Once the state’s largest school system, Minneapolis Public Schools has seen its student enrollment erode over time, resulting in fewer state dollars to help pay for operations.
The four candidates running for two open citywide seats on the Minneapolis school board this year share one thing in common: They’re convinced the district can reverse its enrollment slide by improving academics, better meeting the needs of students and cracking down on festering inequities.
As the candidates make their final pitch to voters just days before the November election, they see an urgent need to polish the district’s image to help grow enrollment.
“We didn’t just get here overnight in terms of the exodus of families,” said Kimberly Caprini, who is among three challengers — including Sharon El-Amin and Josh Pauly — competing against two-term incumbent Rebecca Gagnon. “We’re just in a critical point right now [and] we need to be fiscally smart.”
The other open seat is occupied by Board Member Don Samuels, who is not seeking re-election. Also running, though unopposed, in district races are: Jenny Arneson, Siad Ali and Nelson Inz.
The four citywide candidates all agree that some of the designated school program “pathways” have negatively impacted the district by filling up southwest and south neighborhood schools with more students than their buildings can hold. Meanwhile, north and northeast schools are scrambling to attract students to fill their buildings. The problem is that the district has lost its grip on one-third of Minneapolis’ school-age children who are choosing education elsewhere, a recent Star Tribune analysis showed. Those students have been going to charter schools and other districts.
Thanks in large part to a dramatic loss of enrollment in the past few years, the district faced a $33 million budget shortfall this school year — the biggest in recent history. And to stabilize the embattled school system, district officials refrained from their long tradition of tapping into reserves, instead making painful cuts in schools and administration. According to district projections, the enrollment decline will continue into the next decade. The district’s latest enrollment estimate for the 2018-19 school year is 34,385 students — roughly 1,000 fewer students than the previous school year.
Minneapolis School District leaders said they plan to officially release their current enrollment numbers next week.
Nonetheless, Gagnon said the district is losing far too many students and it must work harder to retain them.
Reasons for leaving
Last school year, district officials began collecting exit surveys from families leaving the district. School discipline approach, transportation issues and the failure to meet parents’ needs were the top three reasons why families departed, according to the report.
In July 2017, Minneapolis hired consultant Dennis Cheesebrow to help improve the district’s enrollment woes and help develop a districtwide strategic plan. Now the goal is to attract about 6,000 additional students into the district. Superintendent Ed Graff has pointed to a declining birthrate as another factor contributing to the overall loss of enrollment. Cheesebrow has recommended shortening walk zones to improve safety, giving equitable access to programming and creating feasible “pathways” for students from elementary school to high school.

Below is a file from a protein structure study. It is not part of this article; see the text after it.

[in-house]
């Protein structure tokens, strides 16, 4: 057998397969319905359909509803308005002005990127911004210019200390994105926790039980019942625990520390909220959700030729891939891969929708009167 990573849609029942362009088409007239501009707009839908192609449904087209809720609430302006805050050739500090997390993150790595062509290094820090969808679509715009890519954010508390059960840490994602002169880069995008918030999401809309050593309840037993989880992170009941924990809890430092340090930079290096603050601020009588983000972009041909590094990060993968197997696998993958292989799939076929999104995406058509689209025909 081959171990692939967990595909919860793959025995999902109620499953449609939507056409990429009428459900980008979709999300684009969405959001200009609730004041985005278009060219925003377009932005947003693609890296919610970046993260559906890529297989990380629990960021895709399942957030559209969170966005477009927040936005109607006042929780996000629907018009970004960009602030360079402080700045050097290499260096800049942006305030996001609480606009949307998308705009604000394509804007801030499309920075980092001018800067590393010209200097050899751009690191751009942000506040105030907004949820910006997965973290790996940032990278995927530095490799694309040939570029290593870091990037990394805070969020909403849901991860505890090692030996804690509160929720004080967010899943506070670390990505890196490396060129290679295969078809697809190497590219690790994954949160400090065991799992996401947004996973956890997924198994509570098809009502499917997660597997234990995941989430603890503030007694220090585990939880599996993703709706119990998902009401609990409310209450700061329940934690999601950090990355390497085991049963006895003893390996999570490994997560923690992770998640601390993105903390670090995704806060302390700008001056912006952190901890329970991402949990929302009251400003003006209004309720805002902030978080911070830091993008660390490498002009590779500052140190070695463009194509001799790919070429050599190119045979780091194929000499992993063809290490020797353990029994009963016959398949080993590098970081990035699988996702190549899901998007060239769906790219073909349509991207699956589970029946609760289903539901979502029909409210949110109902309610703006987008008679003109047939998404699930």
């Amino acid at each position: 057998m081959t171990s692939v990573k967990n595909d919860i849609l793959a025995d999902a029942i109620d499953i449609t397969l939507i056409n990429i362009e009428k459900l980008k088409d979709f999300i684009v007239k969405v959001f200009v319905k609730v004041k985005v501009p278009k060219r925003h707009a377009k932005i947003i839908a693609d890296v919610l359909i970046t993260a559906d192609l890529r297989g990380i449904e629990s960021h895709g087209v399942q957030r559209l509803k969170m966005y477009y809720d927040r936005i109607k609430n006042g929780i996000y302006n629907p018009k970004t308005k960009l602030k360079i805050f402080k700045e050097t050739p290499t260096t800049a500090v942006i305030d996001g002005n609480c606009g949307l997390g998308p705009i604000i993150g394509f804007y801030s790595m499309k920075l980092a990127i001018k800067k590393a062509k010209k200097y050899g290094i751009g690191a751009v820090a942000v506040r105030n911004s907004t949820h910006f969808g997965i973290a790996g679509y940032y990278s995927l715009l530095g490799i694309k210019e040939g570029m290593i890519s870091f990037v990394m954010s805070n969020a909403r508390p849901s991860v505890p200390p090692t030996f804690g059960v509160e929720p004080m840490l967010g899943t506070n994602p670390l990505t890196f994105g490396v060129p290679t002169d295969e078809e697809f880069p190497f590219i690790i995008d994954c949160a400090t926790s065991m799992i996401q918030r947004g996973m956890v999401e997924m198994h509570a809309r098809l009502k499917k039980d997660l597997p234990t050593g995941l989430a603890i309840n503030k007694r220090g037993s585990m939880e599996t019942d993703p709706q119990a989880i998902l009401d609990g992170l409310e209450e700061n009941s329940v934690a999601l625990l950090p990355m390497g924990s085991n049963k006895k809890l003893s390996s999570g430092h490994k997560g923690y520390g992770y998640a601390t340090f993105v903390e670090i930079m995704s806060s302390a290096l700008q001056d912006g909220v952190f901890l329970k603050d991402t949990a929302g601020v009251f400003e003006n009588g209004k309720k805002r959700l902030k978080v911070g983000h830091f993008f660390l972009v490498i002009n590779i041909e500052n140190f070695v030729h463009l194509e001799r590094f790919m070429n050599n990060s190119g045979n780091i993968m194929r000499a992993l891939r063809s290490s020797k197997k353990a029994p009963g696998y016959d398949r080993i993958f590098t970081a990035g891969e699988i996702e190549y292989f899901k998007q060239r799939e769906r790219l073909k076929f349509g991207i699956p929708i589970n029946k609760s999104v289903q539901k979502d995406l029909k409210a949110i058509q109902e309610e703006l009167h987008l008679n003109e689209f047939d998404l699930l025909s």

Pauly, a former Minneapolis Public Schools teacher who is making a first bid for office, said “bad governance” is to blame for poor enrollment in the district. He has energized young voters to turn their attention to school board races, arguing that any enrollment growth in Minneapolis will be accelerated by them. He favors tweaking start times and creating a Montessori school that is part of the district on the North Side.
But Gagnon, Caprini and El-Amin say there is an increased urgency to appeal to families on the North Side and in Northeast to get them excited about their neighborhood schools. They also see a great need to improve parent participation in schools to help stem the enrollment decline.
“It would be tremendous to have billboards across the city that have pictures of our graduating classes,” Gagnon said. “Our students need to hear positive stories.”
Caprini, who has been involved in a group working to bolster academic pathways between schools on the North Side, said door-knocking and bringing back school activities like music and sports is one way to entice families.
But candidates acknowledged some things, such as increased school-choice competition, are out of the district’s control. El-Amin, a North Side parent said the existence of charter schools will force Minneapolis Public Schools to become a better district. “We need to be more aggressive with our marketing and our approach to inviting families to Minneapolis,” she said.
Also on the ballot this November, the Minneapolis School District is seeking $18 million a year in new operating money from voters. The district, for the first time, also is asking voters to back a $12 million a year technology levy to help offset costs currently covered by the general fund.